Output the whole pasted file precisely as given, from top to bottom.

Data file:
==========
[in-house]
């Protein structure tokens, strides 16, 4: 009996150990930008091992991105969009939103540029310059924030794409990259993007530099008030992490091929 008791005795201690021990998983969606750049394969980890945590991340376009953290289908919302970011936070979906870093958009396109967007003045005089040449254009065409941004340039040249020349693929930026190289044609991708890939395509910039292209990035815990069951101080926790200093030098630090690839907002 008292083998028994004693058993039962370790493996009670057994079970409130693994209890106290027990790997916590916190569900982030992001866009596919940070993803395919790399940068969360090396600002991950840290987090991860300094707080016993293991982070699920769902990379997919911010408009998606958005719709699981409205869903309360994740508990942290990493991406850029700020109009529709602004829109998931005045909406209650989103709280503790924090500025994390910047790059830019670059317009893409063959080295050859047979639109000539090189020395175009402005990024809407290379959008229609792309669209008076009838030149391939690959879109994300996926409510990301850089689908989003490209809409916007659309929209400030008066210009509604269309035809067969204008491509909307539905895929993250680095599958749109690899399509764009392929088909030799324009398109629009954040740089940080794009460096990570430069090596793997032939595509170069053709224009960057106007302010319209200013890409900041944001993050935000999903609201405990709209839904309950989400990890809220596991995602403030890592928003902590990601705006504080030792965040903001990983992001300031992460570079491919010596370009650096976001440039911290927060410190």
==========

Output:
[in-house]
């Protein structure tokens, strides 16, 4: 009996150990930008091992991105969009939103540029310059924030794409990259993007530099008030992490091929 008791005795201690021990998983969606750049394969980890945590991340376009953290289908919302970011936070979906870093958009396109967007003045005089040449254009065409941004340039040249020349693929930026190289044609991708890939395509910039292209990035815990069951101080926790200093030098630090690839907002 008292083998028994004693058993039962370790493996009670057994079970409130693994209890106290027990790997916590916190569900982030992001866009596919940070993803395919790399940068969360090396600002991950840290987090991860300094707080016993293991982070699920769902990379997919911010408009998606958005719709699981409205869903309360994740508990942290990493991406850029700020109009529709602004829109998931005045909406209650989103709280503790924090500025994390910047790059830019670059317009893409063959080295050859047979639109000539090189020395175009402005990024809407290379959008229609792309669209008076009838030149391939690959879109994300996926409510990301850089689908989003490209809409916007659309929209400030008066210009509604269309035809067969204008491509909307539905895929993250680095599958749109690899399509764009392929088909030799324009398109629009954040740089940080794009460096990570430069090596793997032939595509170069053709224009960057106007302010319209200013890409900041944001993050935000999903609201405990709209839904309950989400990890809220596991995602403030890592928003902590990601705006504080030792965040903001990983992001300031992460570079491919010596370009650096976001440039911290927060410190």